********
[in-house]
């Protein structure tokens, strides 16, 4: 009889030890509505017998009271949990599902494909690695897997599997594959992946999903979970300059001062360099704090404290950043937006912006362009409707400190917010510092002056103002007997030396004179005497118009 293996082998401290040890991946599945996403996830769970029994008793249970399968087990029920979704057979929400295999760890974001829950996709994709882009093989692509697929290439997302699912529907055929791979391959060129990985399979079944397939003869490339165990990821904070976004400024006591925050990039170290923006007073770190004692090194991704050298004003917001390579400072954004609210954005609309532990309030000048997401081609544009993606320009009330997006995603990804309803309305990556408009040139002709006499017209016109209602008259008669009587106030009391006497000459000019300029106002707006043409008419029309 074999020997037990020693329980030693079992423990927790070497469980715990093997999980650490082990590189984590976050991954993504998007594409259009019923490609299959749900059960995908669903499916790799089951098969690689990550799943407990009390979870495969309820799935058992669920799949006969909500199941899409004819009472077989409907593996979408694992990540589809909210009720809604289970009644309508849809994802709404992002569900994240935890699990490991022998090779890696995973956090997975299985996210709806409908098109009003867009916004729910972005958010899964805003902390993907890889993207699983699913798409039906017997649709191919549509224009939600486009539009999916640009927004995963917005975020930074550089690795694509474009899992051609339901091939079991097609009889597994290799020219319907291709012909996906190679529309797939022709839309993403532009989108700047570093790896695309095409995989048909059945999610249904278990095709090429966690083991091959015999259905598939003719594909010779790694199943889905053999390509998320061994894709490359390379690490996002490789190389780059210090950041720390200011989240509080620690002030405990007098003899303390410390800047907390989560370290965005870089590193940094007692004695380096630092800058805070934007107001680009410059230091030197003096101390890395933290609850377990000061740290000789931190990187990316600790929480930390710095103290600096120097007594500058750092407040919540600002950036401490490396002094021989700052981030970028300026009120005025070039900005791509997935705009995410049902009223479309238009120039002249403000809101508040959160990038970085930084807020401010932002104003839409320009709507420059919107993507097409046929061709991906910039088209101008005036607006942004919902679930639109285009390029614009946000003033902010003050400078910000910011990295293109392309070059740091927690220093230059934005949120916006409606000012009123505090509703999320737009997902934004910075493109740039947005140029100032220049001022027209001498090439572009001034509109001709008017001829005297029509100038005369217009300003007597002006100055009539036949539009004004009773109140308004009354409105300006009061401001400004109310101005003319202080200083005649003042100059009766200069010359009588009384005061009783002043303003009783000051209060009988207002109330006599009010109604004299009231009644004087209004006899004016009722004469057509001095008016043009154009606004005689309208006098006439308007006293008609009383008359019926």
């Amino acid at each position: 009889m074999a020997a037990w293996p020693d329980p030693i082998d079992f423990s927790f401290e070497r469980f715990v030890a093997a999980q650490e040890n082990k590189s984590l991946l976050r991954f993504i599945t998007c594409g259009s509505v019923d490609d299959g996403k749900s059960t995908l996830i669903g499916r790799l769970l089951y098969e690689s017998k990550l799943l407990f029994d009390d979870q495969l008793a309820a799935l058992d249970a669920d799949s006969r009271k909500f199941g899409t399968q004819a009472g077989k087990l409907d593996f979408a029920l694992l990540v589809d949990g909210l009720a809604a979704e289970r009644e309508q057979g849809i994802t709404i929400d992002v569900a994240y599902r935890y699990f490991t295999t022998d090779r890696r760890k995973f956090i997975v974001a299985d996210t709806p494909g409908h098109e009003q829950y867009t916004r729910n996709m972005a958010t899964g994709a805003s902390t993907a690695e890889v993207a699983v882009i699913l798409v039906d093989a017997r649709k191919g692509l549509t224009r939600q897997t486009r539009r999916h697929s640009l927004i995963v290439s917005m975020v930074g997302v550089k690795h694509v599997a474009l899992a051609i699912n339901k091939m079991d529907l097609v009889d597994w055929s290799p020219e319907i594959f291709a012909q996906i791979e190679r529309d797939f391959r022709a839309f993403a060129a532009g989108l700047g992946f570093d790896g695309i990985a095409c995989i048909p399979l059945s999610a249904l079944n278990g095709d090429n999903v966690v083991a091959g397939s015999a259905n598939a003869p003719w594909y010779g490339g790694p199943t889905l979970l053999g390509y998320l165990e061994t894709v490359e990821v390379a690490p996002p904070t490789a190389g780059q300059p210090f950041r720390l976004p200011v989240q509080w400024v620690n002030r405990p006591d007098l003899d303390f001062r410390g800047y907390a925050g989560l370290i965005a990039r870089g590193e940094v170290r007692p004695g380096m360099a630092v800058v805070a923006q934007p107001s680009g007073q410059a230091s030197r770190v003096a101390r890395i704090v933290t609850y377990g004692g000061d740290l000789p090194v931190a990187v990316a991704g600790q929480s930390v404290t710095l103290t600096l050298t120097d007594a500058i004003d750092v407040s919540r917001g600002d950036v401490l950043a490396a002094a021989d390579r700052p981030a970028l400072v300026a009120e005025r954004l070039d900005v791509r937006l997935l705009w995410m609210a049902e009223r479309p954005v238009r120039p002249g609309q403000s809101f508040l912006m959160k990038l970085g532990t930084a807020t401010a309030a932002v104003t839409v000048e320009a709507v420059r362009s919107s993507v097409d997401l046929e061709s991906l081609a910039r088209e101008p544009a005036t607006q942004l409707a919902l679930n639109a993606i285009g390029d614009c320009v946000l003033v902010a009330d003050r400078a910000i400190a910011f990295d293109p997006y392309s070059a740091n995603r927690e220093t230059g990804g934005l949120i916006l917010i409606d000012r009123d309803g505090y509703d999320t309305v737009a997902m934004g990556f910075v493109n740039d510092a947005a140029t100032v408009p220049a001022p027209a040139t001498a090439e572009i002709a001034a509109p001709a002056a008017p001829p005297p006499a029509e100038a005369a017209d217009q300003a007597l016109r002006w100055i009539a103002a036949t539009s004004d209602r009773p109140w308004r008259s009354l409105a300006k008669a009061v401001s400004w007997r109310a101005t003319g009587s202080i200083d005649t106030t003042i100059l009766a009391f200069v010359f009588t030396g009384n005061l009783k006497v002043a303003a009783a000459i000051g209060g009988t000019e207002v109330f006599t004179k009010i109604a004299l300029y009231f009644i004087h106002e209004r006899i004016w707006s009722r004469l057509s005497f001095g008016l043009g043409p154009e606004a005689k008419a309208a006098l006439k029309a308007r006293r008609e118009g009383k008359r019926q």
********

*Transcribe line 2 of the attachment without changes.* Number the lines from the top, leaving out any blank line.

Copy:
């Protein structure tokens, strides 16, 4: 009889030890509505017998009271949990599902494909690695897997599997594959992946999903979970300059001062360099704090404290950043937006912006362009409707400190917010510092002056103002007997030396004179005497118009 293996082998401290040890991946599945996403996830769970029994008793249970399968087990029920979704057979929400295999760890974001829950996709994709882009093989692509697929290439997302699912529907055929791979391959060129990985399979079944397939003869490339165990990821904070976004400024006591925050990039170290923006007073770190004692090194991704050298004003917001390579400072954004609210954005609309532990309030000048997401081609544009993606320009009330997006995603990804309803309305990556408009040139002709006499017209016109209602008259008669009587106030009391006497000459000019300029106002707006043409008419029309 074999020997037990020693329980030693079992423990927790070497469980715990093997999980650490082990590189984590976050991954993504998007594409259009019923490609299959749900059960995908669903499916790799089951098969690689990550799943407990009390979870495969309820799935058992669920799949006969909500199941899409004819009472077989409907593996979408694992990540589809909210009720809604289970009644309508849809994802709404992002569900994240935890699990490991022998090779890696995973956090997975299985996210709806409908098109009003867009916004729910972005958010899964805003902390993907890889993207699983699913798409039906017997649709191919549509224009939600486009539009999916640009927004995963917005975020930074550089690795694509474009899992051609339901091939079991097609009889597994290799020219319907291709012909996906190679529309797939022709839309993403532009989108700047570093790896695309095409995989048909059945999610249904278990095709090429966690083991091959015999259905598939003719594909010779790694199943889905053999390509998320061994894709490359390379690490996002490789190389780059210090950041720390200011989240509080620690002030405990007098003899303390410390800047907390989560370290965005870089590193940094007692004695380096630092800058805070934007107001680009410059230091030197003096101390890395933290609850377990000061740290000789931190990187990316600790929480930390710095103290600096120097007594500058750092407040919540600002950036401490490396002094021989700052981030970028300026009120005025070039900005791509997935705009995410049902009223479309238009120039002249403000809101508040959160990038970085930084807020401010932002104003839409320009709507420059919107993507097409046929061709991906910039088209101008005036607006942004919902679930639109285009390029614009946000003033902010003050400078910000910011990295293109392309070059740091927690220093230059934005949120916006409606000012009123505090509703999320737009997902934004910075493109740039947005140029100032220049001022027209001498090439572009001034509109001709008017001829005297029509100038005369217009300003007597002006100055009539036949539009004004009773109140308004009354409105300006009061401001400004109310101005003319202080200083005649003042100059009766200069010359009588009384005061009783002043303003009783000051209060009988207002109330006599009010109604004299009231009644004087209004006899004016009722004469057509001095008016043009154009606004005689309208006098006439308007006293008609009383008359019926």